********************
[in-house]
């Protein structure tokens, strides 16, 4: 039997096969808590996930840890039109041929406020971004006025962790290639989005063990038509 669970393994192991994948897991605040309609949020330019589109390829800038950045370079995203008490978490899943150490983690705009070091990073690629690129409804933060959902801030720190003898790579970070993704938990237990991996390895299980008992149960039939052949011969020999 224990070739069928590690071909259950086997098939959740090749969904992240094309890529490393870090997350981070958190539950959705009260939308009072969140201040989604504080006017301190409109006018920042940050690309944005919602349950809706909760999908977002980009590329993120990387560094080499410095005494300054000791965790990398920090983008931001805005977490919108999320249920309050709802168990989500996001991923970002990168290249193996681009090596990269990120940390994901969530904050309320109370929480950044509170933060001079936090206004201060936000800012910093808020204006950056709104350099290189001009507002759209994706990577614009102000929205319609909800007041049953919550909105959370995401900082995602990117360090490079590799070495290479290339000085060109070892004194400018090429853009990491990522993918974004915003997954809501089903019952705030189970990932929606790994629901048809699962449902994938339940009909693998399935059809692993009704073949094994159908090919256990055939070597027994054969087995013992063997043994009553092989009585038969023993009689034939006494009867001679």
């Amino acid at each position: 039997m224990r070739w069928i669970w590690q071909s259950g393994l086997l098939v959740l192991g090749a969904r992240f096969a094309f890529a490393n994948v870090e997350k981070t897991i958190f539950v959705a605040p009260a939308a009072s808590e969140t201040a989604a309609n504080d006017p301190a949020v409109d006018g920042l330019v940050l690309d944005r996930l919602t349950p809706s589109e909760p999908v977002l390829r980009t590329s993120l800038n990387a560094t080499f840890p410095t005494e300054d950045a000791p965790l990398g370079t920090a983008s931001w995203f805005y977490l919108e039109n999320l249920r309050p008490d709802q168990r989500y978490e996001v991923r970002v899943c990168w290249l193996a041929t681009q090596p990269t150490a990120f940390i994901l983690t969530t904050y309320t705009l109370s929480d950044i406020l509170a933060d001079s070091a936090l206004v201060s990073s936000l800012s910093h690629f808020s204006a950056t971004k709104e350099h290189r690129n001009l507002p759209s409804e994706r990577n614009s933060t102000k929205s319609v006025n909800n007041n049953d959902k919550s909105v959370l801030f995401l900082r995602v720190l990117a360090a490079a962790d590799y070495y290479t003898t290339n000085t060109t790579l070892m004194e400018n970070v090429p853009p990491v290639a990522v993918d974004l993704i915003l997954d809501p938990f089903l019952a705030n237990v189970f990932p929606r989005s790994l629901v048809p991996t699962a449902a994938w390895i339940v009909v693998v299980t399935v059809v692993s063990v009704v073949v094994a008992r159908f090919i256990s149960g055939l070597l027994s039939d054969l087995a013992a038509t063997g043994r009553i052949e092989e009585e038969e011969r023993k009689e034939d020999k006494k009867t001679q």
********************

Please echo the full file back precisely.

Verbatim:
[in-house]
């Protein structure tokens, strides 16, 4: 039997096969808590996930840890039109041929406020971004006025962790290639989005063990038509 669970393994192991994948897991605040309609949020330019589109390829800038950045370079995203008490978490899943150490983690705009070091990073690629690129409804933060959902801030720190003898790579970070993704938990237990991996390895299980008992149960039939052949011969020999 224990070739069928590690071909259950086997098939959740090749969904992240094309890529490393870090997350981070958190539950959705009260939308009072969140201040989604504080006017301190409109006018920042940050690309944005919602349950809706909760999908977002980009590329993120990387560094080499410095005494300054000791965790990398920090983008931001805005977490919108999320249920309050709802168990989500996001991923970002990168290249193996681009090596990269990120940390994901969530904050309320109370929480950044509170933060001079936090206004201060936000800012910093808020204006950056709104350099290189001009507002759209994706990577614009102000929205319609909800007041049953919550909105959370995401900082995602990117360090490079590799070495290479290339000085060109070892004194400018090429853009990491990522993918974004915003997954809501089903019952705030189970990932929606790994629901048809699962449902994938339940009909693998399935059809692993009704073949094994159908090919256990055939070597027994054969087995013992063997043994009553092989009585038969023993009689034939006494009867001679």
């Amino acid at each position: 039997m224990r070739w069928i669970w590690q071909s259950g393994l086997l098939v959740l192991g090749a969904r992240f096969a094309f890529a490393n994948v870090e997350k981070t897991i958190f539950v959705a605040p009260a939308a009072s808590e969140t201040a989604a309609n504080d006017p301190a949020v409109d006018g920042l330019v940050l690309d944005r996930l919602t349950p809706s589109e909760p999908v977002l390829r980009t590329s993120l800038n990387a560094t080499f840890p410095t005494e300054d950045a000791p965790l990398g370079t920090a983008s931001w995203f805005y977490l919108e039109n999320l249920r309050p008490d709802q168990r989500y978490e996001v991923r970002v899943c990168w290249l193996a041929t681009q090596p990269t150490a990120f940390i994901l983690t969530t904050y309320t705009l109370s929480d950044i406020l509170a933060d001079s070091a936090l206004v201060s990073s936000l800012s910093h690629f808020s204006a950056t971004k709104e350099h290189r690129n001009l507002p759209s409804e994706r990577n614009s933060t102000k929205s319609v006025n909800n007041n049953d959902k919550s909105v959370l801030f995401l900082r995602v720190l990117a360090a490079a962790d590799y070495y290479t003898t290339n000085t060109t790579l070892m004194e400018n970070v090429p853009p990491v290639a990522v993918d974004l993704i915003l997954d809501p938990f089903l019952a705030n237990v189970f990932p929606r989005s790994l629901v048809p991996t699962a449902a994938w390895i339940v009909v693998v299980t399935v059809v692993s063990v009704v073949v094994a008992r159908f090919i256990s149960g055939l070597l027994s039939d054969l087995a013992a038509t063997g043994r009553i052949e092989e009585e038969e011969r023993k009689e034939d020999k006494k009867t001679q």